FDA issues voluntary rule to phase out antibiotic use in animals that aren’t sick, but consumer groups say it does little protect to human health
Antibiotics are used in the feed or drinking water of cattle, poultry, and hogs for purposes such as using less food to gain weight. Some of the antibiotics are used to treat human infection, raising concerns about how this practice contributes to the ability of bacteria and other microbes to resist the effects of drugs. When antibiotic resistance occurs, a drug may no longer be as effective in treating illnesses or infections.
In its guidance, the FDA lays out a road map for animal pharmaceutical companies to voluntarily revise FDA-approved labels to remove antibiotic use for production. The plan also calls for placing over-the-counter drugs under veterinary oversight. When a manufacturer makes the changes, its medically important antibiotics can’t be used for production purposes, and their use will require veterinary oversight.
The FDA is asking the companies to notify the agency of their intent to sign on to the strategy within the next three months. The companies would then have three-years to comply.
“Implementing this strategy is an important step forward in addressing antimicrobial resistance,” said FDA Deputy Commissioner for Foods and Veterinary Medicine Michael Taylor. “The FDA is leveraging the cooperation of the pharmaceutical industry to voluntarily make these changes because we believe this approach is the fastest way to achieve our goal.”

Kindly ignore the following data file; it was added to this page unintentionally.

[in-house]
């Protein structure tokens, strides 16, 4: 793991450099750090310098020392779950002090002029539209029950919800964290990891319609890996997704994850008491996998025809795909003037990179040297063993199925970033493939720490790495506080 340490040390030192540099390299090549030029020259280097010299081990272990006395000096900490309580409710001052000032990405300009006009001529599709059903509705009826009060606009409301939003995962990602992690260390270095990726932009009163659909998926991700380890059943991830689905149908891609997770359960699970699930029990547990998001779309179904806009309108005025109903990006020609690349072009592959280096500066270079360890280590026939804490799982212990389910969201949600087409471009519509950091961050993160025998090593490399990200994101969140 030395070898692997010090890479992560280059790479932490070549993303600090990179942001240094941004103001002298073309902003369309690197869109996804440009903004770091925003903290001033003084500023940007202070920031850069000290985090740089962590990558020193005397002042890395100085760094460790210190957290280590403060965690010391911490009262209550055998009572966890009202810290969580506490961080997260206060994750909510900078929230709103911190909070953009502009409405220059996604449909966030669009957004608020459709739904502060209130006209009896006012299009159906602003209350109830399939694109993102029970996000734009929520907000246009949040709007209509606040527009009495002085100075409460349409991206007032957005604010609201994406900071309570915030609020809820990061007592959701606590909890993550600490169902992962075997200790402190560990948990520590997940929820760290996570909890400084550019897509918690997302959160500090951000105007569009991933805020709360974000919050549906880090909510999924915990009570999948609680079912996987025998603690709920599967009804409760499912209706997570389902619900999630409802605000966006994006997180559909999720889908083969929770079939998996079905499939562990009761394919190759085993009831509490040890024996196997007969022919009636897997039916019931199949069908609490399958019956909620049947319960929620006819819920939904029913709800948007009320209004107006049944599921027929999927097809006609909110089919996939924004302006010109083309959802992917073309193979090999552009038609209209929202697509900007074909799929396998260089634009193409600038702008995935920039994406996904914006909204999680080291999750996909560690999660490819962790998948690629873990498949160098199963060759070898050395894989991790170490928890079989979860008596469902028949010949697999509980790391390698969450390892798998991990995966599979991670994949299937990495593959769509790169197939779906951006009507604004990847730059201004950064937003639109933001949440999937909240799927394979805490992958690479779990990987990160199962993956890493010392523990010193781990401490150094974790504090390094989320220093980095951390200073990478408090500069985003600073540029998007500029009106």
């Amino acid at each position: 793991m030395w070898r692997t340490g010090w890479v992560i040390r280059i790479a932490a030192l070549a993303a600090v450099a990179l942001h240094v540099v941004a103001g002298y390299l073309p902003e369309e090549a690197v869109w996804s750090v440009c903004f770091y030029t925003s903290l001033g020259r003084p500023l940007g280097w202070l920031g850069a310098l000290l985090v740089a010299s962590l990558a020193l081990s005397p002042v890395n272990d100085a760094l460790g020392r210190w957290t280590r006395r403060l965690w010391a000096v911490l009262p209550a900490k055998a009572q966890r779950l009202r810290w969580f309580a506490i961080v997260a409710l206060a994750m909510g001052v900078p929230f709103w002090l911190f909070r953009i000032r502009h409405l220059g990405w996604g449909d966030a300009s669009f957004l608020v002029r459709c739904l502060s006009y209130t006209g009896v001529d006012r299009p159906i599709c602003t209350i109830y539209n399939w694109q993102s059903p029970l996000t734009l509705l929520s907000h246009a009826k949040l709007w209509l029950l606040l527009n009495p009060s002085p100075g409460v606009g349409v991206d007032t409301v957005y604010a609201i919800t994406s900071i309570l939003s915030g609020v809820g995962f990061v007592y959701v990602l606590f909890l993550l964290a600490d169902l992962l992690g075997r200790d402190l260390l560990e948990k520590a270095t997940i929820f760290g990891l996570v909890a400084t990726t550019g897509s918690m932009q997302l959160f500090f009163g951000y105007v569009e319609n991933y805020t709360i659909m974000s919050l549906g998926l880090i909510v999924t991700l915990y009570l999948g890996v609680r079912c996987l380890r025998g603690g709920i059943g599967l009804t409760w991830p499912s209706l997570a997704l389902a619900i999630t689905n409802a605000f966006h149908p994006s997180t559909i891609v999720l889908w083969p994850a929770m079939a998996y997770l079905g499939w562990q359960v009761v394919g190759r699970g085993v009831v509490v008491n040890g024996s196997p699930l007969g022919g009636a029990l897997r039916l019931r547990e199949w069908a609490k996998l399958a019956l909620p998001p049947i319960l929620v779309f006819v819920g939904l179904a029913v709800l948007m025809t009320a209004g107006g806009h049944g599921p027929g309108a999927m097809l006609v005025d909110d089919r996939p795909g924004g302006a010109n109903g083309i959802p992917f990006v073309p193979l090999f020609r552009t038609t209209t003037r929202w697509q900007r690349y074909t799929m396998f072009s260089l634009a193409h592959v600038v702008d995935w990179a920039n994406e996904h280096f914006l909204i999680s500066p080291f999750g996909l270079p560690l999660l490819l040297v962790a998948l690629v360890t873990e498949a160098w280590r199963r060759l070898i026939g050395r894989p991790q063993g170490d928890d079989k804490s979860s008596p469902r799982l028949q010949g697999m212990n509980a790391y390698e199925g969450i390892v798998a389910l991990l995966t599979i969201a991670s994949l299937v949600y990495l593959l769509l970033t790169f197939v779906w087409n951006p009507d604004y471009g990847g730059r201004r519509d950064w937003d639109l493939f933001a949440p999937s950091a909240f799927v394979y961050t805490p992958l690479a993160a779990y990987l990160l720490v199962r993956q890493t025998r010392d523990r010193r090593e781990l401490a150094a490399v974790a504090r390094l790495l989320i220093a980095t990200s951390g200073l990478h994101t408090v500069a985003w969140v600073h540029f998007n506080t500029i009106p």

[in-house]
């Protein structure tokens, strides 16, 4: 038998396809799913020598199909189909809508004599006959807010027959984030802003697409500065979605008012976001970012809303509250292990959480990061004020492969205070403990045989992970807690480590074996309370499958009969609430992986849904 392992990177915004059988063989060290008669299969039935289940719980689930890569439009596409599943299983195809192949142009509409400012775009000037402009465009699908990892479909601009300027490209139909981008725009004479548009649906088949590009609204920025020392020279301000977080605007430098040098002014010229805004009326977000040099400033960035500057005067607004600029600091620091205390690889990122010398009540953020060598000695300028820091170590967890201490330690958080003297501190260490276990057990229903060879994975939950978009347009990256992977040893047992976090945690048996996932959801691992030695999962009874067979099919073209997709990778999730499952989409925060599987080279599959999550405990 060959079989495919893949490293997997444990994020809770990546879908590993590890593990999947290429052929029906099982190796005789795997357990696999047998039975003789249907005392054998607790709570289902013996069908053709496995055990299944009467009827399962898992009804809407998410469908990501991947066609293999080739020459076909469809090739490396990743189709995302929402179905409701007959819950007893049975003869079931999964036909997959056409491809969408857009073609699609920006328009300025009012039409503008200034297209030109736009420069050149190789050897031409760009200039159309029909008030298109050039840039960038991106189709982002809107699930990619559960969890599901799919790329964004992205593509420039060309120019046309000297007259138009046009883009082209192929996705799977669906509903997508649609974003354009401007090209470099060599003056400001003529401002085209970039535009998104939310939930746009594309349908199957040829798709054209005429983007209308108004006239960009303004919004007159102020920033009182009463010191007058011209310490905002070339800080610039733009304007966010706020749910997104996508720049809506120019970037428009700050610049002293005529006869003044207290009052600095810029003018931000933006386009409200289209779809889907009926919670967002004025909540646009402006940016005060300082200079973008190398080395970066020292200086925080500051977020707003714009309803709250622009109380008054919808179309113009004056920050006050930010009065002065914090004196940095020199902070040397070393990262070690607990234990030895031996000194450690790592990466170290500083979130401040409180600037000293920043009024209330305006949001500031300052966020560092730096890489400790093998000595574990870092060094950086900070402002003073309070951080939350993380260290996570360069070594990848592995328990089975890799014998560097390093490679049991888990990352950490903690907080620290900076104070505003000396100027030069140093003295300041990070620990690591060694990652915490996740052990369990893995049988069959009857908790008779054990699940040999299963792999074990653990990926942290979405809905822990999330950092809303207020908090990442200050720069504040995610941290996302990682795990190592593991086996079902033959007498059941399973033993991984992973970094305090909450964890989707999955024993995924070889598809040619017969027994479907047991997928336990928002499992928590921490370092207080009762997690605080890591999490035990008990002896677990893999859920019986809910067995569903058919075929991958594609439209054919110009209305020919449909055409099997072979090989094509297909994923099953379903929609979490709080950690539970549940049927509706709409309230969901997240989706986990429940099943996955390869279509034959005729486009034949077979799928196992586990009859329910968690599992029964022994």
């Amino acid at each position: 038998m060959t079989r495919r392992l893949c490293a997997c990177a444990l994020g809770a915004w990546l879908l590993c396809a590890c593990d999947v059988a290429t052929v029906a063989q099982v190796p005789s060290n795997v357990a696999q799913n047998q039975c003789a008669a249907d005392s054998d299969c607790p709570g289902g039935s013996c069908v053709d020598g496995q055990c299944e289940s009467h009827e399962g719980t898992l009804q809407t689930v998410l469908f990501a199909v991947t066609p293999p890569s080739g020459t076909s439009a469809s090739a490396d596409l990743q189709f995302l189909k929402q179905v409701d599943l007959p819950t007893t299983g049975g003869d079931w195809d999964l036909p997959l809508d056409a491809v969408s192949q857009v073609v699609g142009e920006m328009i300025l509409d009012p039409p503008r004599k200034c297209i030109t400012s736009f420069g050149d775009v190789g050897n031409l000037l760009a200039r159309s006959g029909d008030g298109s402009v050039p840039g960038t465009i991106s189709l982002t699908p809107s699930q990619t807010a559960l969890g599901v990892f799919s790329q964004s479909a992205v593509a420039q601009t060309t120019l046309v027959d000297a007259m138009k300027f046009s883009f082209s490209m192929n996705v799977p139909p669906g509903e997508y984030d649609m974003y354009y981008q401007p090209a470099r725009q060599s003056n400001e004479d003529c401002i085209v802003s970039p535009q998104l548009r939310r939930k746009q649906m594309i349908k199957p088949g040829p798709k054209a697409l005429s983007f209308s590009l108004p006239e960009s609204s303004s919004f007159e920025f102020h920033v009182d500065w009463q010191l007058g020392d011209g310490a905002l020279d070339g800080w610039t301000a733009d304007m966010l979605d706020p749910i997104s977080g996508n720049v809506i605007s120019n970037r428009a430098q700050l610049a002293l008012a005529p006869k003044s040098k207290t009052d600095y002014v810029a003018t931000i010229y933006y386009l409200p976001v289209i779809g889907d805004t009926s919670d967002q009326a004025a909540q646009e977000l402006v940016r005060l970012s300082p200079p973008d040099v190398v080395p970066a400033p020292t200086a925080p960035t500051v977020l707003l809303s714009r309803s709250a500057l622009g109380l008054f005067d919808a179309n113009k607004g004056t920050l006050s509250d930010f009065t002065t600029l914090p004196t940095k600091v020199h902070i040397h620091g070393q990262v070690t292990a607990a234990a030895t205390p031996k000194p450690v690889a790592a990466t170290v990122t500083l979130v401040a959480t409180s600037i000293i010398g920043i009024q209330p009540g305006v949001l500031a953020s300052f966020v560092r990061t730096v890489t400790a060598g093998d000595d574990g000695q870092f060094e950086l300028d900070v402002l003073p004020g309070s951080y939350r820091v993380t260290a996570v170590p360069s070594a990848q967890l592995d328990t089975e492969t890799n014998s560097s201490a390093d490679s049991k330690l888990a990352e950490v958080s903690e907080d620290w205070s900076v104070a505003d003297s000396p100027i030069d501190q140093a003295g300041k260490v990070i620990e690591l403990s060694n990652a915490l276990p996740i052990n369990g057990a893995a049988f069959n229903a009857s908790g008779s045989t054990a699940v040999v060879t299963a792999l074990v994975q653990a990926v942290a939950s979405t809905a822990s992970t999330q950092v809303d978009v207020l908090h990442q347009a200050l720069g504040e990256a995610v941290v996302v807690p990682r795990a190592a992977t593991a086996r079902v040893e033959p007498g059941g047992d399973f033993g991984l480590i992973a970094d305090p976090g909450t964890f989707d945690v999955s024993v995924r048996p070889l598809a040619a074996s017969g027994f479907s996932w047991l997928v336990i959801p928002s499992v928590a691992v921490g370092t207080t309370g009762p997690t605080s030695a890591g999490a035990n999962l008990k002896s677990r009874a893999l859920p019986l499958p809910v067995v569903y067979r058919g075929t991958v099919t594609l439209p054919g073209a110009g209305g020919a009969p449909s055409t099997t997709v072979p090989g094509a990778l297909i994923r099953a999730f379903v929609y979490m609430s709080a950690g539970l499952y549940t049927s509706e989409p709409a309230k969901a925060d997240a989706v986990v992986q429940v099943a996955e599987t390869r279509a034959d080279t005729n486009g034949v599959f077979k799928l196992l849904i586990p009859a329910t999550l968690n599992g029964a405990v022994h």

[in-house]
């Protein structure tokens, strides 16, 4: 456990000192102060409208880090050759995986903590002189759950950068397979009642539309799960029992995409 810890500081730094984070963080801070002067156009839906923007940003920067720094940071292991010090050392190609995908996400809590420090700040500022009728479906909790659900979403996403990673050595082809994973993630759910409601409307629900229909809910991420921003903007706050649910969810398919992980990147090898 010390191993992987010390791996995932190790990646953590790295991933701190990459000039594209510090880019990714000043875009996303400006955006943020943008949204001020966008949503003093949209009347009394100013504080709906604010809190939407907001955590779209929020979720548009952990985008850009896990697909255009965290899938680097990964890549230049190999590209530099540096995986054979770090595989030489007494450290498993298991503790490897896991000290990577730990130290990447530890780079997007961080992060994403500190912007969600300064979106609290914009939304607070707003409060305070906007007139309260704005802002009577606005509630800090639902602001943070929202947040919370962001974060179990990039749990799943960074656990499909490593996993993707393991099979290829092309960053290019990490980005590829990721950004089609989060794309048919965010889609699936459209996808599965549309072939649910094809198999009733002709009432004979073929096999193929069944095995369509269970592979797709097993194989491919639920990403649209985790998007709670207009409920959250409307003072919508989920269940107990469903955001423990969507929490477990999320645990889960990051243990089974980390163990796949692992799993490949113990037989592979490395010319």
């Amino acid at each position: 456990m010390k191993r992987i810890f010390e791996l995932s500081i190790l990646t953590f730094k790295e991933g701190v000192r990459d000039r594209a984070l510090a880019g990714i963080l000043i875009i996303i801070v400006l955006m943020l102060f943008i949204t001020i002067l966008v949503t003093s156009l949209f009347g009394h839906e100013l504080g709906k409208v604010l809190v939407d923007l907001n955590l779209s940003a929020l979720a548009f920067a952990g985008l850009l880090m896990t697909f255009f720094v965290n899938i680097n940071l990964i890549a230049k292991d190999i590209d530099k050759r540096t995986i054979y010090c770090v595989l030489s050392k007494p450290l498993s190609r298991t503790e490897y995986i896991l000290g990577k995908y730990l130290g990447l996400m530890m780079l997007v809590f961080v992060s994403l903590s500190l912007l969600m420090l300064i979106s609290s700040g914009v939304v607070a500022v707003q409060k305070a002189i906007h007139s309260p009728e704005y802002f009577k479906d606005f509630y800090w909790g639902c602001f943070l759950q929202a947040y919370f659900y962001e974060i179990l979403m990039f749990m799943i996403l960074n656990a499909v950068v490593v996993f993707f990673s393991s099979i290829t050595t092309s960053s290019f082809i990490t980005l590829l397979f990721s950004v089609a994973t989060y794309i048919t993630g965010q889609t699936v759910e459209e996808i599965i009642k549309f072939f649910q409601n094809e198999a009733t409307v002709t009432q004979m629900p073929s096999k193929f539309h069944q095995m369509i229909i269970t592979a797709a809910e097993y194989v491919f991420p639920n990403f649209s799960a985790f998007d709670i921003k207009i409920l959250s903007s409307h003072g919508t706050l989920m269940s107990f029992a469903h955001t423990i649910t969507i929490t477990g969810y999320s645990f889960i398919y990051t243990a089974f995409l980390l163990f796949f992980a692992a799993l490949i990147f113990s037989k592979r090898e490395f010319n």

Taylor said that based on the FDA’s outreach, the agency has “every reason to believe that animal pharmaceutical companies will support us in this effort.”
However, consumer groups were critical of the guidance when it was released in draft form in April 2012, because it fails to require any changes in the use of antibiotics, said Avinash Kar, health attorney for the Natural Resources Defense Council.
“FDA’s policy is an early holiday gift to industry,” Kar said. “It is a hollow gesture that does little to tackle a widely recognized threat to human health.”
FDA has essentially followed a voluntary approach for more than 35 years, but use of these drugs to raise animals has increased, he said.
“There’s no reason why voluntary recommendations will make a difference now, especially when FDA’s policy covers only some of the many uses of antibiotics on animals that are not sick,” Kar said. “FDA is failing the American people.”
FDA’s policy only addresses uses of antibiotics to speed up animal growth even though preventive uses to avoid diseases associated with poor conditions pose the same risks, are similar in nature, and have significant overlap with uses for growth promotion, he said.
Leading health groups, medical doctors, and other scientists such as the American Academy of Pediatrics and the Infectious Disease Society are concerned about use of antibiotics in animals, stating that “overuse and misuse of important antibiotics in food animals must end, in order to protect human health.” The World Health Organization and the Institute of Medicine of the National Academy of Sciences have reached similar conclusions.
A new U.S. Centers for Disease Control and Prevention report, “Antibiotic Resistance Threats in the United States, 2013,” estimates that at least 23,000 Americans die each year from drug resistant infections and that antibiotic resistance is implicated in at least 2 million infections annually. Both human and animal uses of antibiotics contribute to the problem.
About 80 percent of the antibiotics sold in the U.S. are for use in cows, chickens, and pigs – mostly on animals that aren’t sick.
The FDA’s guidance for animal pharmaceutical companies is now final, and the proposed Veterinary Feed Directive rule is open for public comment for 90 days beginning Dec. 12.
To comments on the proposed VFD rule, go to www.regulations.gov and enter docket FDA-2010-N-0155. Send written comments to the Division of Dockets Management, FDA, Room 1061, 5630 Fishers Lane, Rockville, MD 20852.